On March 13, 1948 (just after Adar began), Jacobson went unannounced (just like Esther) to see Truman in the Oval Office. Thus, God’s plan was set in motion: five days later Truman met secretly with Weizmann in the Oval Office and agreed to support the establishment of the State of Israel. Immediately after the State was declared, Harry Truman signed the proclamation.
Twenty years later, Truman wrote: “One of the proudest moments of my life occurred at 6:12 p.m. on Friday, May 14, 1948, when I was able to announce recognition of the new State of Israel by the government of the United States. I remain particularly gratified by the role I was fortunate to play in the birth of Israel as, in the immortal words of the Balfour Declaration, “a national home for the Jewish people”.
I think, in this story we clearly see the same message that the Book of Esther conveys; to the sober and hard question that this Book challenges us with: what do we do when God hides His face? -both this story and the Book itself give a profound answer: we have to remember always, that God has a hidden, secret plan for such a time as this – and to trust Him to reveal Himself through that plan!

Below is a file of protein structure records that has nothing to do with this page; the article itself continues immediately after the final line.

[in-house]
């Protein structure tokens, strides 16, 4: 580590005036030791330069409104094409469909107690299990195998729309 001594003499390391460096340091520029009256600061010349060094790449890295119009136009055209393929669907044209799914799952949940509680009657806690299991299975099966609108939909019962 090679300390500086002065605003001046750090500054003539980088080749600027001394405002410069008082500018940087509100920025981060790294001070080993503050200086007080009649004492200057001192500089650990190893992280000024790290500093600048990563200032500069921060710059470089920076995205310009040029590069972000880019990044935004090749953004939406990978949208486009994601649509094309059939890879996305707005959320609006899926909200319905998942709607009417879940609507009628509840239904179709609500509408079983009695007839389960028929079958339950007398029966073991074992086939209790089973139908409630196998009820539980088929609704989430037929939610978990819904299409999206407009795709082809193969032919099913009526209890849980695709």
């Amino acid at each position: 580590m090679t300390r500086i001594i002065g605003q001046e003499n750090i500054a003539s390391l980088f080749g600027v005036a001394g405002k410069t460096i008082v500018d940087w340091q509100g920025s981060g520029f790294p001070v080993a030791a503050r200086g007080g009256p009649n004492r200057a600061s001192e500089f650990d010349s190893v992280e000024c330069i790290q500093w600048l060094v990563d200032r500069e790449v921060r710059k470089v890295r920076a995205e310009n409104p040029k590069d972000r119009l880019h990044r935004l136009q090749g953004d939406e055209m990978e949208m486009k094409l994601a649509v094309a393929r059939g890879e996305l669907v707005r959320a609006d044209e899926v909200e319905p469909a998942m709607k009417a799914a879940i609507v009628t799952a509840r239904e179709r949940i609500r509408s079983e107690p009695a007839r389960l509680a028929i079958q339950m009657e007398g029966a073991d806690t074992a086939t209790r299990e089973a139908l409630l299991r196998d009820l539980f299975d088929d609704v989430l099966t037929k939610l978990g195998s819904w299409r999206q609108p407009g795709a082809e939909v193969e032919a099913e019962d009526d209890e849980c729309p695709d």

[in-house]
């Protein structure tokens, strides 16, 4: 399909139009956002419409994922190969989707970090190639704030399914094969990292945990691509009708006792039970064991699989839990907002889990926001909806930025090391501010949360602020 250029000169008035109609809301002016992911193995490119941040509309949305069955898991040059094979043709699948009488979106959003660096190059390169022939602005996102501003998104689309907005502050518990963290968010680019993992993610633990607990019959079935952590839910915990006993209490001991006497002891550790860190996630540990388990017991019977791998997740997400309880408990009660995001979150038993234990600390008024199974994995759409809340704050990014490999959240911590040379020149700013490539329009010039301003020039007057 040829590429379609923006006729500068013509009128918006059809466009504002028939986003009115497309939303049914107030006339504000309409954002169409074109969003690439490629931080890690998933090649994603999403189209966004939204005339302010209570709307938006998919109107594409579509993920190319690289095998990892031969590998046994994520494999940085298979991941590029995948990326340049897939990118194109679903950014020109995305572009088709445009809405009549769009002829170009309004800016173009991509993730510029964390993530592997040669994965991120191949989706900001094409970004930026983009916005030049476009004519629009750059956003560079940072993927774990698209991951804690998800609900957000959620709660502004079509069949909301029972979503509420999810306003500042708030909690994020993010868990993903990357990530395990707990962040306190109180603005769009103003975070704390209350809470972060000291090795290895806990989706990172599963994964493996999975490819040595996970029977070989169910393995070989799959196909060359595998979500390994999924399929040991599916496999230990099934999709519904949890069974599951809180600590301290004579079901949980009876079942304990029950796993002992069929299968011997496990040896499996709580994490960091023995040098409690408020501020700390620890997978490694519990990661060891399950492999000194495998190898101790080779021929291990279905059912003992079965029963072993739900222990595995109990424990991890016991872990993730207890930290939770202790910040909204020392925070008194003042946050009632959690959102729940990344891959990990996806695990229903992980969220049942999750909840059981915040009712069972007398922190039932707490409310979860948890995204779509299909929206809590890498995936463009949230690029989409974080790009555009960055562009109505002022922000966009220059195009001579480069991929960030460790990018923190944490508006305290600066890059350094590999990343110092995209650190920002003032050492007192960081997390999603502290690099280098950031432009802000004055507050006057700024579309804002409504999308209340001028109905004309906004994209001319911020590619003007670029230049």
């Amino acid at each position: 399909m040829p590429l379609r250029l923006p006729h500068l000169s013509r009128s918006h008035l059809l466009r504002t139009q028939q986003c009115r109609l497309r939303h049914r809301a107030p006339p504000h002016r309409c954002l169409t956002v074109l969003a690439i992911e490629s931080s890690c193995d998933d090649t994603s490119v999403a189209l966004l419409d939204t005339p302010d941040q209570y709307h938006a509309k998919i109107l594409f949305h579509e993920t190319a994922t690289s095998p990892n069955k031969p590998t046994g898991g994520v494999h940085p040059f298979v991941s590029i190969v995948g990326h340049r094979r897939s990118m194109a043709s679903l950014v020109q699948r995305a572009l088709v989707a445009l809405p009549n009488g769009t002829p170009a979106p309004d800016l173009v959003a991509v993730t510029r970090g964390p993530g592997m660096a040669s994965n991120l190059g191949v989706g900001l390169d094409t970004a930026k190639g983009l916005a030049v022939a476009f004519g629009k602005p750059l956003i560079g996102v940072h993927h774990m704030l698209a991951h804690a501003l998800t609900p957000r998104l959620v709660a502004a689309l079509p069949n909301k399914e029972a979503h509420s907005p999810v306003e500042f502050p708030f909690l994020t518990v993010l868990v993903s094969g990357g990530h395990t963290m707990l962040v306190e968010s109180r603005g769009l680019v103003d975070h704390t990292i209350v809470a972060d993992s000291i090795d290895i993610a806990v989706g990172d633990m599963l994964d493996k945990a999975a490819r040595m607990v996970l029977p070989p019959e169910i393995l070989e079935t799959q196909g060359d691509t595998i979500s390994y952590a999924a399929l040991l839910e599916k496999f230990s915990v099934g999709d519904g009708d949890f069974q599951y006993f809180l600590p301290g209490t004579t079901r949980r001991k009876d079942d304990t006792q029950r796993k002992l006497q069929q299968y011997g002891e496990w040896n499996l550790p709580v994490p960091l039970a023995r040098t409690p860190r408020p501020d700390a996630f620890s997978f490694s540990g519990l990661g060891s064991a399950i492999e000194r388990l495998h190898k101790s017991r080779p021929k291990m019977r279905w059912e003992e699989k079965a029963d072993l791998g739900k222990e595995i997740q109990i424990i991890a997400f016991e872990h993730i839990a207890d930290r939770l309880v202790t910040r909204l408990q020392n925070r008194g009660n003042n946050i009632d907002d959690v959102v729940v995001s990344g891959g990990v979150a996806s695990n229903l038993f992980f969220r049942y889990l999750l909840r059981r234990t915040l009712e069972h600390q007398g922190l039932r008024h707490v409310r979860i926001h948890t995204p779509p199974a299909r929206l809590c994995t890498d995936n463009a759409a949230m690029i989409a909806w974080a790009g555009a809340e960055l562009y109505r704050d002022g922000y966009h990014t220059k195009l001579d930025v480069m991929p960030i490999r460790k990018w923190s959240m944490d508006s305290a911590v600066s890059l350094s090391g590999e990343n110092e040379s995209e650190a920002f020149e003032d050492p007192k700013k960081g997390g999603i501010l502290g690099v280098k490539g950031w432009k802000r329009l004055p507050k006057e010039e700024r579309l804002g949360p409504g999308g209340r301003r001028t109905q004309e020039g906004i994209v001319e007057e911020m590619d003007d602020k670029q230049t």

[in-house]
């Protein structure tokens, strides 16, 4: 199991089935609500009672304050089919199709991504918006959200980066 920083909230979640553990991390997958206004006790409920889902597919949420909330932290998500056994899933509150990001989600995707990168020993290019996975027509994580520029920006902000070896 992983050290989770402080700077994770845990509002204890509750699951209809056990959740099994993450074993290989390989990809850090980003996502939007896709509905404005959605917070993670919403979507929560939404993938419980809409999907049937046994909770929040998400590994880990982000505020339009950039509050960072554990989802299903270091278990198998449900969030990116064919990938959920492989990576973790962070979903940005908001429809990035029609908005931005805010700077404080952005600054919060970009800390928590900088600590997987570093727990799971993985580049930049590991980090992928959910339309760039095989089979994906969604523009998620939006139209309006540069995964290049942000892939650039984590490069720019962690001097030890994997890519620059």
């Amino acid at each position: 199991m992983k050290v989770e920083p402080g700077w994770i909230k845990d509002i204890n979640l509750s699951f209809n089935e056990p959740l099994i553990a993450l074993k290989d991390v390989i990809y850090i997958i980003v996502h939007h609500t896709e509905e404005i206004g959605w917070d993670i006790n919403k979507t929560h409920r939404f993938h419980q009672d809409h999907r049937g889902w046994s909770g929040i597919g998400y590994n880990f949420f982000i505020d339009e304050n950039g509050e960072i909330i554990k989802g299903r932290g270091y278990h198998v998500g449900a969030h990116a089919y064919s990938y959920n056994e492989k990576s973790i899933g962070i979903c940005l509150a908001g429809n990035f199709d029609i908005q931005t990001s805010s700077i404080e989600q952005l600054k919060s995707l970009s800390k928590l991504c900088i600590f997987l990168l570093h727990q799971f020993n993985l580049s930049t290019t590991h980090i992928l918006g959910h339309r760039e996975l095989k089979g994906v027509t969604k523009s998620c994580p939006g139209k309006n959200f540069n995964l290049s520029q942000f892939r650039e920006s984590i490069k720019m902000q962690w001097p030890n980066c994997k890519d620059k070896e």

My dear readers! In honor of this amazing Festival celebrating God’s victory, I would like to offer you a very special gift: my book “The One Who Sees Me Lives”, tells the story of God’s victory in the lives of two Jewish children during the Holocaust. Just for these several days before Purim, you can get this book (the Kindle edition) from Amazon for free!
CHAG PURIM SAMEACH!
 Esther 2:13
 Esther 4:13-15
 Today, the only city in which Purim is celebrated on the fifteenth of Adar is Jerusalem.
 It would be the second one, if we count the attempts of Pharaoh in Exodus.
 Taanit 29a
 For those interested, you can read here the fuller version of this amazing story: